Although the Town of Mono is not the decision-maker, it certainly can act as a commenting body. In the end, Mono Council was uncomfortable with what Cliff Singer was proposing. As such, Council wanted more answers to some of their concerns. Mayor Laura Ryan described council concerns as “the scope of what was being allowed. There could be events there on an annual basis. The volume of spaces for parking was originally supposed to be 40 spaces, then they came back with over 200 spots.” In addition, there were concerns about road occupancy and potential damage to the road base.

(The parking issue relates to the space available on the huge site. Mr. Singer and a spokesman for the water-skiing association say the events proposed would not see more than 40 cars using the space.)

I did ask Mayor Ryan if there were personal biases towards Cliff Singer and his cause. The Mayor responded by stating simply, “There is no foundation to this.” She went on to explain that working in public life is a small network. You would work with many of these people over a career. Mr. Singer was trying his best to throw whatever he can out there. Council was not taking sides, she insisted, “we are simply trying to determine what is best for our land use. Will it disrupt the traffic flow or the environment? We have a responsibility to ensure this is not going to come back and be a problem. Council does not feel it is being unfair.”

In a separate interview, Deputy Mayor Ken McGhee agreed with the Mayor’s assessment. Mr. McGhee shared that the gravel company had mined below the water table, and this could cause issues such as murky water. He explained that Council feels this is a sensitive property. He also insisted that there is no personal bias against Cliff Singer.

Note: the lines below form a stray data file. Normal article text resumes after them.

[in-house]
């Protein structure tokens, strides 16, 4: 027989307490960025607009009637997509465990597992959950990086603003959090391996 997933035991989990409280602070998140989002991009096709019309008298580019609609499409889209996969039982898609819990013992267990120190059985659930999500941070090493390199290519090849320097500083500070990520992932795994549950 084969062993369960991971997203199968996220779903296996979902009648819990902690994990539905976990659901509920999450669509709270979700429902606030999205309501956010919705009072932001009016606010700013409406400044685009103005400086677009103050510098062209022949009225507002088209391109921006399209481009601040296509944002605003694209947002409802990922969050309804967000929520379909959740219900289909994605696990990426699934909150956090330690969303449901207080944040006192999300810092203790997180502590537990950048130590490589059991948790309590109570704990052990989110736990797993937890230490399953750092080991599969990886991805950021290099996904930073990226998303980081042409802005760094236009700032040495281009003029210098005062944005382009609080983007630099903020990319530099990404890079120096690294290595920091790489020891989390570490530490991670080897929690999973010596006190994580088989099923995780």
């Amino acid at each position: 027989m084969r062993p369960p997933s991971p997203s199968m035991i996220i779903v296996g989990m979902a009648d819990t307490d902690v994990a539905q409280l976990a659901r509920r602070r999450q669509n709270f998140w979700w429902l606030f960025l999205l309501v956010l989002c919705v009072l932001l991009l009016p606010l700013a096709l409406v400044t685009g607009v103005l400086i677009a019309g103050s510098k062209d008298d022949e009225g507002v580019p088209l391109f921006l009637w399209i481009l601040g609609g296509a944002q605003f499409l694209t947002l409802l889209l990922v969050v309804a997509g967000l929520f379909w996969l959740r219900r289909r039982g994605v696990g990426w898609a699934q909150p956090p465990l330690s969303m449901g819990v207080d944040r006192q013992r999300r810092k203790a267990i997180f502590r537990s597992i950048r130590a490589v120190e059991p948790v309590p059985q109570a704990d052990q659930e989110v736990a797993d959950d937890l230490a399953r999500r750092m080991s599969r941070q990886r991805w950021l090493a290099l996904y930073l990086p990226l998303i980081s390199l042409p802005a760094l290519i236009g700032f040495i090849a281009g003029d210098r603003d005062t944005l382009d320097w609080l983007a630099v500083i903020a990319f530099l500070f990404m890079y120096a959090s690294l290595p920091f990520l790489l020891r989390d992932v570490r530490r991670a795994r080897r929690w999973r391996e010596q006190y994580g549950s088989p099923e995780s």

When pressed about Mono CAO Mark Early’s relationship with key figures on the NEC, the deputy Mayor defended the CAO, “Mr. Early makes his recommendations based on his professional planning expertise, not conflict”. (Mr. Early did return my phone calls for comment but we were unable to connect prior to press time.)

The Deputy Mayor’s vision for his home area includes a high level of environmental consciousness, an area that has a night sky policy, does not allow industries that use excessive amounts of water, and “any other activity that may have a long-term impact on the area.”

Mayor Ryan wants to continue to operate the municipality in a way that the majority of residents feel they should be maintaining. That is to celebrate the areas ecological features and tremendous quiet. Although the Singer case could very well end with high legal fees for the residents of Mono, Mayor Ryan spoke for Council by saying they feel “this is in the best interest of all residents”.

In the end Mono Council could not get a clear vision of the intent of the NEC. The Mayor was passionate when stating “we must be cautious for our residents. We must be cautious about what the results to the area would be if events were to be held there.” In the end, the Mayor admitted that there were attempts to settle via mediation with Cliff Singer, but unfortunately there were differing visions of what the outcome should look like. “The sides could not agree.”

As for Cliff Singer, he has vowed to continue on in his quest for up to four water-skiing events on his property. Mr. Singer is a driven man, one who will not give up his mission to give back to a sport that has given so much so much to his family.

He says the bureaucracy he has had to endure has been taxing on him personally and financially. Legal costs, assessment fees, and time away from work have cost the Singer family much as they pursue their dream.

Researching this story has uncovered a significant amount of information that is quite frankly daunting. Cliff Singer calls the entire process “regulatory abuse” and a waste of taxpayer resources. Hearings with the NEC will occur mid-summer this year. Resolution to this ongoing affair seems to be in the distant future.

Written by Todd Taylor